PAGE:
If you sell your Illinois home you’ll have to pay real estate transfer taxes. There’s a state tax of 0.1%, a county tax of 0.05% and, if you live in Chicago, a local tax of 1.05%.
If you’re this far along in the homebuying process you probably know that you can deduct your mortgage interest from your federal income taxes. You can’t however, deduct that interest on your Illinois state income taxes, as you can in some states.
Illinois Mortgage Refinance
When it’s time to refinance your Illinois mortgage you can work with the same lender or shop around to see if you can find a lender who will offer you a lower interest rate and/or more favorable loan terms. Remember that when you refinance you’re getting a new loan. That means paying closing costs and other homebuying fees all over again. So, if you’re not planning to stay in your home for much longer, refinancing may cost you more than you’ll saving on your monthly payments.
If you meet the income, credit and purchase price requirements you may be able to refinance through the HomeIllinois Refinance program of the IHDA. It’s available to those who meet the requirements, are willing to complete homeownership counseling and live in the home as their primary residence. An IHDA participating lender can talk you through the options and help you figure out if refinancing is right for you.
See Mortgage Rates in These Other States
Best Places To Get A Mortgage
SmartAsset’s interactive mortgage map highlights the best counties in the country (and in each state) for securing a mortgage. Hover over counties and states to see data points for each region, or use the map’s tabs to view the top counties for each of the factors driving our analysis.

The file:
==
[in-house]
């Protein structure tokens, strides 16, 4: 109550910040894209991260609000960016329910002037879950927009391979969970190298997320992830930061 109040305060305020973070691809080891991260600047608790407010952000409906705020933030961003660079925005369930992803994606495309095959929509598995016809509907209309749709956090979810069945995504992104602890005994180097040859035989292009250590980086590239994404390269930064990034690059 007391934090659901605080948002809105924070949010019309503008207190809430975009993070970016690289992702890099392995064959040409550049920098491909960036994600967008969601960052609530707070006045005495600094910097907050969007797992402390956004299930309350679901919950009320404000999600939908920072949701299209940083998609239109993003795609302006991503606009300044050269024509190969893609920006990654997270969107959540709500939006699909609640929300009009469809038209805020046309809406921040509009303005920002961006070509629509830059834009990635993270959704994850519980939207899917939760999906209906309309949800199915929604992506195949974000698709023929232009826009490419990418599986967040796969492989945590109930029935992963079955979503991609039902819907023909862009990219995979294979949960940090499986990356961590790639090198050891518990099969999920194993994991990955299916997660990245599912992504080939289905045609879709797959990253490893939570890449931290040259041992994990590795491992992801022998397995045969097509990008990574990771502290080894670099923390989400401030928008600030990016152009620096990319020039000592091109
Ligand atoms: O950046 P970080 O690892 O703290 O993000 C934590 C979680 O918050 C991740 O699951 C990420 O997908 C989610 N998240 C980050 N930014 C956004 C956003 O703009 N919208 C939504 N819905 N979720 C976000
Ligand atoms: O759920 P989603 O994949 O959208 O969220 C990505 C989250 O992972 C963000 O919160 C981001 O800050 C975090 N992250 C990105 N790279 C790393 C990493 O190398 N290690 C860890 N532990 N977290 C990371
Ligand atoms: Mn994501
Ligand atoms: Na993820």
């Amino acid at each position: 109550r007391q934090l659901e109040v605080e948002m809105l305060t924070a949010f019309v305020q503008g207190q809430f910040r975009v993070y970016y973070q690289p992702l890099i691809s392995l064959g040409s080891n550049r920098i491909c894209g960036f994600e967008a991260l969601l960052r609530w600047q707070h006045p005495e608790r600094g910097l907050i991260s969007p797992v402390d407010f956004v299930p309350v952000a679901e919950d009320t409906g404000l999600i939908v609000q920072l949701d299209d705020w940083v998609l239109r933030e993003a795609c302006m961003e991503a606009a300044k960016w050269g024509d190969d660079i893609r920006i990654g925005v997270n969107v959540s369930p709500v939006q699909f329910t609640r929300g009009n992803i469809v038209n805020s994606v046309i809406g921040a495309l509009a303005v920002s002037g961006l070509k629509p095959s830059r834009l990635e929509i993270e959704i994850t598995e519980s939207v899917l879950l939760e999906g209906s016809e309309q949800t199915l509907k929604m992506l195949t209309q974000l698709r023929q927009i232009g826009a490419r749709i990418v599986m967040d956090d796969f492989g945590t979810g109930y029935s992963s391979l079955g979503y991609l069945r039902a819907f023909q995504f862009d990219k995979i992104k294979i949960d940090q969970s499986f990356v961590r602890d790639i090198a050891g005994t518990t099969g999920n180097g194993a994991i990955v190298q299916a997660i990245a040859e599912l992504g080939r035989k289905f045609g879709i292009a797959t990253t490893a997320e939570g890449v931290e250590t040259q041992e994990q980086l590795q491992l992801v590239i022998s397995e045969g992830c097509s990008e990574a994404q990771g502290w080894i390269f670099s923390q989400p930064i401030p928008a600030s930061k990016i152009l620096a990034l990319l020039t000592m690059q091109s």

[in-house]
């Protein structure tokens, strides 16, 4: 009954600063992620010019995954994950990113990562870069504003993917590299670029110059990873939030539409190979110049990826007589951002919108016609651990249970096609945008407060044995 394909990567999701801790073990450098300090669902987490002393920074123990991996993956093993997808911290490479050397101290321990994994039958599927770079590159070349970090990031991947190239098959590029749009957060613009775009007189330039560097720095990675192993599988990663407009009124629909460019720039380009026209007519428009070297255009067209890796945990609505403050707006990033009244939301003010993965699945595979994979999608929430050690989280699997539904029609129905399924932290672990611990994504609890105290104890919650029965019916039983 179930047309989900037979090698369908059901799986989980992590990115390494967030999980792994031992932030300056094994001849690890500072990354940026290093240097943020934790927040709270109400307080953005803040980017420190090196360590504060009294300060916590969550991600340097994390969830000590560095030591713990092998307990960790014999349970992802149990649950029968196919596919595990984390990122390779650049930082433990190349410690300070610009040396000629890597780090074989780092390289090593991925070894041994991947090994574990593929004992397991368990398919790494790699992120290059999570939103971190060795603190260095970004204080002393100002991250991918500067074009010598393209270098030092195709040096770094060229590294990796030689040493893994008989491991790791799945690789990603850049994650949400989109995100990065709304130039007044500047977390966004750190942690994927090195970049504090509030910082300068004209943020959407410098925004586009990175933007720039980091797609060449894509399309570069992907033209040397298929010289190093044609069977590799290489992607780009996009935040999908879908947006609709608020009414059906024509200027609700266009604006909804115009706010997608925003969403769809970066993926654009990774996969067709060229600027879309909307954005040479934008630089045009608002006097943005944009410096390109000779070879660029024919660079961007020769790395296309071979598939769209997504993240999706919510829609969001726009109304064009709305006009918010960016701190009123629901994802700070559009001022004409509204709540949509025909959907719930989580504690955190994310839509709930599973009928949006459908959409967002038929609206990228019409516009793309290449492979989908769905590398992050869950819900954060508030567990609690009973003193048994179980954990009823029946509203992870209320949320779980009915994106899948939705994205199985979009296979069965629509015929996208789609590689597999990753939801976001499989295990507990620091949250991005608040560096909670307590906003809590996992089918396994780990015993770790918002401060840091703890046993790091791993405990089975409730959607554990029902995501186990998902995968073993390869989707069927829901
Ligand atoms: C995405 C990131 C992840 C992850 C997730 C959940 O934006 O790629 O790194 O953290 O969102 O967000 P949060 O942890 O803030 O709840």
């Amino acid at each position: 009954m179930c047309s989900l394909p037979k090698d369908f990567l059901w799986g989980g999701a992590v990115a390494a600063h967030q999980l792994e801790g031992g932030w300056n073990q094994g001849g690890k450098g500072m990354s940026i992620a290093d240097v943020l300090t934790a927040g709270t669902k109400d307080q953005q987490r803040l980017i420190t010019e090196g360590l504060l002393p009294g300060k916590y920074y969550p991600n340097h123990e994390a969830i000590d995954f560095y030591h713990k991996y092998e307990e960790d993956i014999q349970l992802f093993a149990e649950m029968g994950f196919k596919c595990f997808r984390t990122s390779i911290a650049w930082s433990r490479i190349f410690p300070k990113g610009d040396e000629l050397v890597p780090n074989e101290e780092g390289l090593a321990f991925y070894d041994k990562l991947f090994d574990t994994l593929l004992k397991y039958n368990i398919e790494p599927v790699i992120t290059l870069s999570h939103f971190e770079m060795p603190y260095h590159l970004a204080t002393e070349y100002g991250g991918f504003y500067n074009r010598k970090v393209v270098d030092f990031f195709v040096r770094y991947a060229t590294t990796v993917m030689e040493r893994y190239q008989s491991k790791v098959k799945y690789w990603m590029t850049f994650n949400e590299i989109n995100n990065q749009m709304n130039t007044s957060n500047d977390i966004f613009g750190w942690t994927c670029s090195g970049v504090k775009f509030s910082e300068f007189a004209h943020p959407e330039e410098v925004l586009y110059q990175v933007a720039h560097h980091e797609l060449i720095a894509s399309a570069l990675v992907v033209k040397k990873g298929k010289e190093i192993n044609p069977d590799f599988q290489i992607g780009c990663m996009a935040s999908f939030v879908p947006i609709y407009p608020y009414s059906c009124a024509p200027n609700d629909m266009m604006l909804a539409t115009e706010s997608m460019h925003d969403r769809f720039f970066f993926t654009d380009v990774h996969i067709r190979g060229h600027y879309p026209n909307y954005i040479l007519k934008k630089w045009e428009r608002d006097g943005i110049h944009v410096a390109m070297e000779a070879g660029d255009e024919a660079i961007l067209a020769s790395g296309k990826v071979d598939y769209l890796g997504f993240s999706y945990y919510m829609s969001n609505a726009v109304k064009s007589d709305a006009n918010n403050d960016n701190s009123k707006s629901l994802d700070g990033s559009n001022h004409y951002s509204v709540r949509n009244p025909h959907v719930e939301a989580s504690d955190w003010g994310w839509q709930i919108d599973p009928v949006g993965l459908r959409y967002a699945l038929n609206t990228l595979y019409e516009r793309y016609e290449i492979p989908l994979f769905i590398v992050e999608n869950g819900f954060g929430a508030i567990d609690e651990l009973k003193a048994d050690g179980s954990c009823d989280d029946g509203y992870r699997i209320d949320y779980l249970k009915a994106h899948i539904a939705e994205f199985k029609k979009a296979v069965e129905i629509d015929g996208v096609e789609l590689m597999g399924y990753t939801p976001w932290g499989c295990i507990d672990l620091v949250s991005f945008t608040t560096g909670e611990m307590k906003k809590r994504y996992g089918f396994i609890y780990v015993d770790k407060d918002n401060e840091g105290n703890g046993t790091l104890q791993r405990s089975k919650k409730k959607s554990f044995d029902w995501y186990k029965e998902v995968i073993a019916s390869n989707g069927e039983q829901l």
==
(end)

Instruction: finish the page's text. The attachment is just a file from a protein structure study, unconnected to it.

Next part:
Methodology For many people buying a house means securing a mortgage. To determine the best places in the country to get a mortgage we looked at four factors: overall borrowing costs, ease of securing a mortgage, cheap property taxes and cheap annual mortgage payments.
To calculate the overall borrowing costs, we looked at the expected costs over the first five years of a $200,000 mortgage with a 20% down payment, including closing costs. We calculated the ease of getting a mortgage as the ratio of mortgage applications to actual mortgage originations (secured mortgages) in each county. We based annual mortgage payments on the annual principal and interest payments for a $200,000 loan in that location, using average mortgage rates in each county.
Finally, we ranked locations based on these four factors, and then averaged those rankings, giving equal weight to each factor. The areas with the lowest average rankings are the best places to get a mortgage.
Sources: Mortgage Bankers Association, US Census Bureau 2015 5-Year American Community Survey, Informa, Bankrate, government websites, SmartAsset